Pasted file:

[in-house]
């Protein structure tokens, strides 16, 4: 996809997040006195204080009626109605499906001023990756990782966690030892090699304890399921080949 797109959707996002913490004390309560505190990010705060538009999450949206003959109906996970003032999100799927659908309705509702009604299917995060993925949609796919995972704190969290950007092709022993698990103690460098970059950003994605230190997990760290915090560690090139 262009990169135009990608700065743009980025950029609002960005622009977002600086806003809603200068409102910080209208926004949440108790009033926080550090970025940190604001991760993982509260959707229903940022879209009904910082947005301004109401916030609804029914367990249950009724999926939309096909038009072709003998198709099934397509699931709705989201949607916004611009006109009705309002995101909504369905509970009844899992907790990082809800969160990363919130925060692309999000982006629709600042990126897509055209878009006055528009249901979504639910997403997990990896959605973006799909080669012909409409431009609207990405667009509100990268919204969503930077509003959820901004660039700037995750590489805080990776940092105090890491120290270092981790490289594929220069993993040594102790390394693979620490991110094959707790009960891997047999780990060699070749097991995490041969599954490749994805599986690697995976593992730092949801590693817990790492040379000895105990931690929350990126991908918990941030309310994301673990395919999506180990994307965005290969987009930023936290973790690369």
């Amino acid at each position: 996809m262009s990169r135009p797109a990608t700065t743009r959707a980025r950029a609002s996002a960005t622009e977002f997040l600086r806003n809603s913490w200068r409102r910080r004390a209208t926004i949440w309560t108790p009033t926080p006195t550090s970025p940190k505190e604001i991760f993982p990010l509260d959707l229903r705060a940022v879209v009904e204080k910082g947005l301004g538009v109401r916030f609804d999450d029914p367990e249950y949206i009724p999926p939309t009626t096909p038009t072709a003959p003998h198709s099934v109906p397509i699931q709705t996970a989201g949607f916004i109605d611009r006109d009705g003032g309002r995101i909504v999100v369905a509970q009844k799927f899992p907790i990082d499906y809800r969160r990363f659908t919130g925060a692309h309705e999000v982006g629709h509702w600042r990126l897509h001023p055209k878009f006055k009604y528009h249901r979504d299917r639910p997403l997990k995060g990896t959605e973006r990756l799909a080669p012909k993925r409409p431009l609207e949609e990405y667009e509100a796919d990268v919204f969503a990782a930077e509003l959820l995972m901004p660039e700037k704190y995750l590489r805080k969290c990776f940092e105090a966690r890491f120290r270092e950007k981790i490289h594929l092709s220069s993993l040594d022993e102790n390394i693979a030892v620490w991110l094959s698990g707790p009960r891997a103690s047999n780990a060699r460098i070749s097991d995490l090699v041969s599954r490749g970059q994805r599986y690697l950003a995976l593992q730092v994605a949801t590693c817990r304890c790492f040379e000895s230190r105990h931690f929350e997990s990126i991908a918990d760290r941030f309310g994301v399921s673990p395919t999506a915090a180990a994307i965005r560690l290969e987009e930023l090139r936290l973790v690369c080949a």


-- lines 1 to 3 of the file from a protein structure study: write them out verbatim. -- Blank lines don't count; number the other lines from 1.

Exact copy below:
[in-house]
């Protein structure tokens, strides 16, 4: 996809997040006195204080009626109605499906001023990756990782966690030892090699304890399921080949 797109959707996002913490004390309560505190990010705060538009999450949206003959109906996970003032999100799927659908309705509702009604299917995060993925949609796919995972704190969290950007092709022993698990103690460098970059950003994605230190997990760290915090560690090139 262009990169135009990608700065743009980025950029609002960005622009977002600086806003809603200068409102910080209208926004949440108790009033926080550090970025940190604001991760993982509260959707229903940022879209009904910082947005301004109401916030609804029914367990249950009724999926939309096909038009072709003998198709099934397509699931709705989201949607916004611009006109009705309002995101909504369905509970009844899992907790990082809800969160990363919130925060692309999000982006629709600042990126897509055209878009006055528009249901979504639910997403997990990896959605973006799909080669012909409409431009609207990405667009509100990268919204969503930077509003959820901004660039700037995750590489805080990776940092105090890491120290270092981790490289594929220069993993040594102790390394693979620490991110094959707790009960891997047999780990060699070749097991995490041969599954490749994805599986690697995976593992730092949801590693817990790492040379000895105990931690929350990126991908918990941030309310994301673990395919999506180990994307965005290969987009930023936290973790690369």
């Amino acid at each position: 996809m262009s990169r135009p797109a990608t700065t743009r959707a980025r950029a609002s996002a960005t622009e977002f997040l600086r806003n809603s913490w200068r409102r910080r004390a209208t926004i949440w309560t108790p009033t926080p006195t550090s970025p940190k505190e604001i991760f993982p990010l509260d959707l229903r705060a940022v879209v009904e204080k910082g947005l301004g538009v109401r916030f609804d999450d029914p367990e249950y949206i009724p999926p939309t009626t096909p038009t072709a003959p003998h198709s099934v109906p397509i699931q709705t996970a989201g949607f916004i109605d611009r006109d009705g003032g309002r995101i909504v999100v369905a509970q009844k799927f899992p907790i990082d499906y809800r969160r990363f659908t919130g925060a692309h309705e999000v982006g629709h509702w600042r990126l897509h001023p055209k878009f006055k009604y528009h249901r979504d299917r639910p997403l997990k995060g990896t959605e973006r990756l799909a080669p012909k993925r409409p431009l609207e949609e990405y667009e509100a796919d990268v919204f969503a990782a930077e509003l959820l995972m901004p660039e700037k704190y995750l590489r805080k969290c990776f940092e105090a966690r890491f120290r270092e950007k981790i490289h594929l092709s220069s993993l040594d022993e102790n390394i693979a030892v620490w991110l094959s698990g707790p009960r891997a103690s047999n780990a060699r460098i070749s097991d995490l090699v041969s599954r490749g970059q994805r599986y690697l950003a995976l593992q730092v994605a949801t590693c817990r304890c790492f040379e000895s230190r105990h931690f929350e997990s990126i991908a918990d760290r941030f309310g994301v399921s673990p395919t999506a915090a180990a994307i965005r560690l290969e987009e930023l090139r936290l973790v690369c080949a």